The wave of negative data has started to come through on the drastic impact that the measures to contain the spread of the coronavirus are having on economic activity. Labour statistics, such as the rise of 10 million in jobless claims in a fortnight in the US, are giving the clearest indication of the immediate and severe effects of the shutdown on large parts of the world economy.
Here, Ireland saw an increase of 330,000 in jobless numbers to over 500,000 in March. It is estimated that the Irish unemployment rate may have risen from below 5% in February to 17% last month. Meanwhile, PMIs for the services sectors have fallen to the troughs seen in the 2008-09 recession in the space of just one month.
Some jaw-dropping forecasts are being published of close to double digit declines in GDP in 2020 for many advanced economies, including Ireland. This is largely due to a collapse in output levels in the second quarter as a result of the lockdowns to contain the coronavirus. The OECD has estimated that the containment measures could see falls of between 20% and 30% in GDP in the second quarter of the year in most economies.
Obviously, the decline in GDP for the year as a whole is critically dependent on how long lockdowns remain in place. The OECD gave a useful rule of thumb that annual GDP growth is likely to decline by up to 2 percentage points for each month that strict containment measures continue.
Quite interestingly, of the almost 50 countries analysed by the OECD, Ireland had the smallest projected decline in GDP in the second quarter at 15%. This reflects the composition of Irish output and exports, which is dominated by large multi-national companies operating in sectors such as pharmaceuticals, medical devices, ICT and financial services. These are less negatively impacted than other sectors by downturns in the global economy.
Nonetheless, the domestic economy in Ireland is experiencing a severe contraction, as labour market data show. Other noteworthy data published last week in Ireland were the Exchequer Returns for March, which showed a big rise in government spending and a decline in tax revenues. As elsewhere, Ireland is heading for a blow-out budget deficit this year.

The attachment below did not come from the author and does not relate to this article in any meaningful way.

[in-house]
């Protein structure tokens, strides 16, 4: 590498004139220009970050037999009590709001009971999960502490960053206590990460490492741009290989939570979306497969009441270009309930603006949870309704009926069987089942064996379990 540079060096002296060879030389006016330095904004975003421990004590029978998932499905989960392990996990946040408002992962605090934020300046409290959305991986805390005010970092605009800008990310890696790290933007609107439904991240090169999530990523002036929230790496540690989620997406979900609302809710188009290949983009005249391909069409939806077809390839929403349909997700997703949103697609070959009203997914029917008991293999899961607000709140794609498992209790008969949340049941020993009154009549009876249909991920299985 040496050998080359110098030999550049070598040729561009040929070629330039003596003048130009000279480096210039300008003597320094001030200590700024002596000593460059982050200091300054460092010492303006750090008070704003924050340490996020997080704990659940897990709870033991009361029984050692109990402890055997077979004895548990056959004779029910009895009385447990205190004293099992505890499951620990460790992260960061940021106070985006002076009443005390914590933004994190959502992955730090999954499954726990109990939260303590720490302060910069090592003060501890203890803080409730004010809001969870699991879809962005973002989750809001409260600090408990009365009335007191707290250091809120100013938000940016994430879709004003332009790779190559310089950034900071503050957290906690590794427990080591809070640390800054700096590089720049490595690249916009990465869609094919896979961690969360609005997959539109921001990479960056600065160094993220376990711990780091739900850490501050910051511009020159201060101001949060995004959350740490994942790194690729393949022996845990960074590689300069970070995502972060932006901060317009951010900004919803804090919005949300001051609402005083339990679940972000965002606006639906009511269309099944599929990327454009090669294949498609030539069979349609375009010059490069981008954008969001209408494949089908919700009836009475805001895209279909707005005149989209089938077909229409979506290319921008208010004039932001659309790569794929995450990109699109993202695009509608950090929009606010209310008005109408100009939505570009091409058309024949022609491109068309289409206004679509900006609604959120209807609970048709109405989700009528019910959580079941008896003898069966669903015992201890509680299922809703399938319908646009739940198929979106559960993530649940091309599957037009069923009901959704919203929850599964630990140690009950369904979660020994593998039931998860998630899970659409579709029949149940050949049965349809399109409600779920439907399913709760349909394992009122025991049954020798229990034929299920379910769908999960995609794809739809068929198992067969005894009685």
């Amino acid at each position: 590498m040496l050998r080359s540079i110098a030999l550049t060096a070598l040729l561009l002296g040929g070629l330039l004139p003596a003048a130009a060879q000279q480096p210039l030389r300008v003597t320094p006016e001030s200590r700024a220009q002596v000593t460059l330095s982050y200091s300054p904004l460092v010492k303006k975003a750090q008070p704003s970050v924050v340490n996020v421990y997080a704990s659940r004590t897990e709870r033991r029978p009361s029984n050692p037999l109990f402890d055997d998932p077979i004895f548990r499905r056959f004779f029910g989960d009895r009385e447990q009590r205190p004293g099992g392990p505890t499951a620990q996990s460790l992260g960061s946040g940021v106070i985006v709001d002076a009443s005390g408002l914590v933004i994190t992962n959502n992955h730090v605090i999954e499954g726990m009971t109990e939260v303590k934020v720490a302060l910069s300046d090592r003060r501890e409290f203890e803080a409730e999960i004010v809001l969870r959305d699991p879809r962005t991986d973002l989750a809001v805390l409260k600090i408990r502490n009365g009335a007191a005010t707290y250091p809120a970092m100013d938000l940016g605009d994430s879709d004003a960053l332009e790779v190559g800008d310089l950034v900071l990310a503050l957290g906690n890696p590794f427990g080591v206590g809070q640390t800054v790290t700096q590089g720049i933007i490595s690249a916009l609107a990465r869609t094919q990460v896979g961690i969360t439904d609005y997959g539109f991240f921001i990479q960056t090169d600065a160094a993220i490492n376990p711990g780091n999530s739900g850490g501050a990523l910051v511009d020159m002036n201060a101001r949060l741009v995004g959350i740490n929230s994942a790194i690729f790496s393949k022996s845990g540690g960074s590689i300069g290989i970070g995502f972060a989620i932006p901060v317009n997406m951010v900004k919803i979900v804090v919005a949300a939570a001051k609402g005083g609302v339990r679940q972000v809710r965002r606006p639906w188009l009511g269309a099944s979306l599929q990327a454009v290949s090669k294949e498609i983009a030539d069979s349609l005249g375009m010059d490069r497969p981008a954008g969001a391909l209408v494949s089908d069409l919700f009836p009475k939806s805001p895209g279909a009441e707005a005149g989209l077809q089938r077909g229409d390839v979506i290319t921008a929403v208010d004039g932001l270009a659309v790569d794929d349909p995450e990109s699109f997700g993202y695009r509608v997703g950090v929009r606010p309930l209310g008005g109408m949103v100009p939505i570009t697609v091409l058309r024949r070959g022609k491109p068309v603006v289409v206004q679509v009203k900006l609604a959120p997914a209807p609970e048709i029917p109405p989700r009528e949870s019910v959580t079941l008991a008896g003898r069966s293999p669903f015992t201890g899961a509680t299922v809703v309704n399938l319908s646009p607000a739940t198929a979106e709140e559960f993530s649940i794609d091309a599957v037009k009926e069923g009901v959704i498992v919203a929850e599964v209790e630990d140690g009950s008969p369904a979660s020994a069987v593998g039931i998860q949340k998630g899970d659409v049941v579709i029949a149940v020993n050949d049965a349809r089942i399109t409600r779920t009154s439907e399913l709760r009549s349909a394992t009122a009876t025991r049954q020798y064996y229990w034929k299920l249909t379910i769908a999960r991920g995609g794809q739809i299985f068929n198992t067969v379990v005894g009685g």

In a strong opinion piece in the Financial Times, the widely respected, former President of the ECB, Mario Draghi, argued that it is the duty of the state to deploy its balance sheet to protect citizens and the economy against shocks that the private sector is not responsible for and cannot absorb, such as the coronavirus pandemic. This means greatly increasing public debt.
The challenge for public policy is to act with sufficient speed and strength to prevent the coronavirus recession morphing into a prolonged depression. Mr. Draghiargues the alternative to the state offsetting much of the hit to private demand would be much more damaging to the economy and eventually the public finances. He noted that with interest rates being kept very low, higher public debt levels will not add to servicing costs.
Despite all the bad data on economies published last week, stock markets were relatively calm. Meanwhile, debt markets had no problems absorbing high levels of fresh supply from governments and corporates, reflecting the fact that central banks will underpin the market.
It may also be the case that at this stage, financial markets have priced in a very steep declinein outputin this quarter. The key questions now are, how long the shutdowns will lastfor and how strong will the rebound in activity be when it arrives. In this regard, there are some signs in a number of European countries that the coronavirus outbreak may be reaching a peak. If the number of cases falls back appreciably, then lockdown measures could start to be eased later in the month.
Chief Economist, AIB